Being that the Independent “conference” has just four teams, two of which being military schools that both rarely have prospects and, because of their commitment to service, aren’t really NFL Draft prospects anyways, we’ll focus on the two NFL Draft prospect filled teams that may also have Top 25 hopes: Notre Dame and BYU.
As we’ll look at the top five juniors prospects from these two schools, a common trend arrises: questionable quarterback play like both these teams have should have a direct impact on how these top junior prospects fare in the future.
1. Tyler Eifert, TE, Notre Dame
Anthony Fasano to John Carlson to Kyle Rudolph, Notre Dame has become “Tight End U” recently. And with each of those tight ends better than the one they follow, Eifert could follow suit and be the best of the bunch. At 6’6 and 251, Eifert uses his size and length well, being able to set the seam, catch the ball away from his body and in traffic. He’s also able to split out in receiver type sets, and also is an adequate, not great college blocker. That completeness as a player as well as room to both get even stronger and develop further could have many teams thinking Rob Gronkowski if/when he declares.
2. Cierre Wood, RB, Notre Dame
Flashed as a freshman, Wood emerged as a staple for the Notre Dame team last year, keeping this offense stable through a bit of a quarterback quandry. A Matt Elder of BuffaloBillsDraft.com favorite, Wood is ideally a one cut and go running back with good bulk, room to get stronger, and vision up and through the hole. Downfield speed and explosion at the second level concerns me a bit, as he sometimes looks to break tackles and not attack any open spaces because of that lack of speed. Still, if he can have another 5+ YPC season this year (has an experienced offensive line), he could become among the Top 5 running backs in the future.
3. Cody Hoffman, WR, BYU
The feature receiver for senior Riley Nelson, Hoffman has the size, length (6’4), and explosive ability for is size to potentially develop into a high pick in the future. Impressive since he arrived on campus, Hoffman thrives in three key areas for a longer receiver: He’s able to win jump balls thanks to great ball skills and tracking ability on vertical routes. He has experience in deeper and middle of the field breaking routes to win at different levels of the defense. And, he’s able to get to his top speed quickly and has balance/minor shiftiness in the open field. He’s also the teams best kick returner, thriving as one of the better returners in the country despite being “over-sized” for a returner.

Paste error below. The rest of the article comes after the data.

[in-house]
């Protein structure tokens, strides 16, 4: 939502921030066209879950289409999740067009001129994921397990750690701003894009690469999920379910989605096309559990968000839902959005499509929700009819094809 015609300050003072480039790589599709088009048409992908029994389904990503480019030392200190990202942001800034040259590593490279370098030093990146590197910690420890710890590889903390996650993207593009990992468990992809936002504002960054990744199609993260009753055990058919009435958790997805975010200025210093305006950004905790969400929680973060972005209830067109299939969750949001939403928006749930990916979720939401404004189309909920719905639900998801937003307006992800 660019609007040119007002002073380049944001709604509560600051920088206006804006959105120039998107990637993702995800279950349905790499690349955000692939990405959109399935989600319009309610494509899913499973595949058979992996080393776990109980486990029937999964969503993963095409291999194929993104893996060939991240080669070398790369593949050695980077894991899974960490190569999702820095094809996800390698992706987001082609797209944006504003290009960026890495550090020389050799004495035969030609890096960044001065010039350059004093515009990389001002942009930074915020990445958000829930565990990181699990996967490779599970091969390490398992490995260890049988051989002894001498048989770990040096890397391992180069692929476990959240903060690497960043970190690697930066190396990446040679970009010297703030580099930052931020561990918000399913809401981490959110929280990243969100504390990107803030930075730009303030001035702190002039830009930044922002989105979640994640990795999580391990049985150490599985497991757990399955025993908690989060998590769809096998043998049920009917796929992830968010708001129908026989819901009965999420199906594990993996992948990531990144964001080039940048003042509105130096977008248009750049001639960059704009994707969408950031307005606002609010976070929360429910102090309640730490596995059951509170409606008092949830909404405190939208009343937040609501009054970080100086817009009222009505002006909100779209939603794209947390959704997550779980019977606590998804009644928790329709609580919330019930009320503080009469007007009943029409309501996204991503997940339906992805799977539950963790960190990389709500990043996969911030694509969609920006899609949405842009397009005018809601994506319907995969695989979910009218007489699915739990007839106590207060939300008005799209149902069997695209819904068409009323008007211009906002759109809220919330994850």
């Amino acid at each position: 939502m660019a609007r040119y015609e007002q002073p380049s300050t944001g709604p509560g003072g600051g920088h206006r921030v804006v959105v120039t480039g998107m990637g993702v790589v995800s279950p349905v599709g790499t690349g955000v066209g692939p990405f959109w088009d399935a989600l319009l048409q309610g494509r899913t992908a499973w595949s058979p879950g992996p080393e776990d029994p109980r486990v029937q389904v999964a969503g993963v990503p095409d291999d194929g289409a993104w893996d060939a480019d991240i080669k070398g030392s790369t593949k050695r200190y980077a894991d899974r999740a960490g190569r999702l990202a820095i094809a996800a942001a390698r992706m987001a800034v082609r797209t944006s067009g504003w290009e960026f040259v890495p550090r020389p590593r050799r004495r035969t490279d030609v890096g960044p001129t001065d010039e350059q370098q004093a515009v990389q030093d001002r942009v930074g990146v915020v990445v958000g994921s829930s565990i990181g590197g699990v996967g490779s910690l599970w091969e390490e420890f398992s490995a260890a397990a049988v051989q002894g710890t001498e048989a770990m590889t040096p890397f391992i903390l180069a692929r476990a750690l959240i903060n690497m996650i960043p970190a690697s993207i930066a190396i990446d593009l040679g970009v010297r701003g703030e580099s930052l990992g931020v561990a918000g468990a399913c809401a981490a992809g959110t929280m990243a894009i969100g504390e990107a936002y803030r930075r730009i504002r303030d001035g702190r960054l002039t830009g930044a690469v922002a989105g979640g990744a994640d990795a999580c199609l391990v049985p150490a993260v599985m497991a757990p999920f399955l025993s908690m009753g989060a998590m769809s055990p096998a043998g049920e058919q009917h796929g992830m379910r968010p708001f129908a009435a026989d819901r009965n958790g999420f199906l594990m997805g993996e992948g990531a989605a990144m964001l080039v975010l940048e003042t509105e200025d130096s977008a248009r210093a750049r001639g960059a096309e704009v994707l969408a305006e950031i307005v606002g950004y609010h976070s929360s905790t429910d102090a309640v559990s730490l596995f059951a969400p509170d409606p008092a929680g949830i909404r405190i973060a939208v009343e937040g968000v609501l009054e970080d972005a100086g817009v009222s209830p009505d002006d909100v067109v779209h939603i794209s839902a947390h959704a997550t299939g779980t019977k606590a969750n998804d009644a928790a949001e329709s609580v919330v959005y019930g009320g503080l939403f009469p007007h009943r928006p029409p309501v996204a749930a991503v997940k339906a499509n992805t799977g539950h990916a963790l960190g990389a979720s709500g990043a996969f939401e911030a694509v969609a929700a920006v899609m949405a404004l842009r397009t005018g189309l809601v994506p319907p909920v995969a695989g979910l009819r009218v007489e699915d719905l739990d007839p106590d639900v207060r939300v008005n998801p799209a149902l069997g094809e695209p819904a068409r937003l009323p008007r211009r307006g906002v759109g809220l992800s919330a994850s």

4. Zach Martin, OT, Notre Dame
It’s tough (for me) to really like a 6’4 offensive tackle, but Martin does have a skill set that could translate the in the NFL. While I don’t know his wingspan exactly, he doesn’t seem to have the length to play on the outside of an NFL offensive line with the possible exception of a zone blocking scheme, a system he plays in frequently at Notre Dame. A bit stiff in pass blocking at times and doesn’t dominate upfield as a blocker, he flashes balance laterally and in his initial reach blocks, and could be a potential right tackle in a zone blocking scheme or a right guard in many systems in the NFL in the future.
5. Chris Watt, OG, Notre Dame A strong, well-built, and powerful guard, Watt has a chance to pass Zach Martin as a prospect on this offensive line for the future with better hand placement and overall more consistency in his steps upfield. He holds the point of attack well when he can set up quick enough in pass protection, but needs to protect his outside shoulder on interior pass rushes. As a run blocker, he’s able to win battles on the interior and drive well with a strong initial upper body push.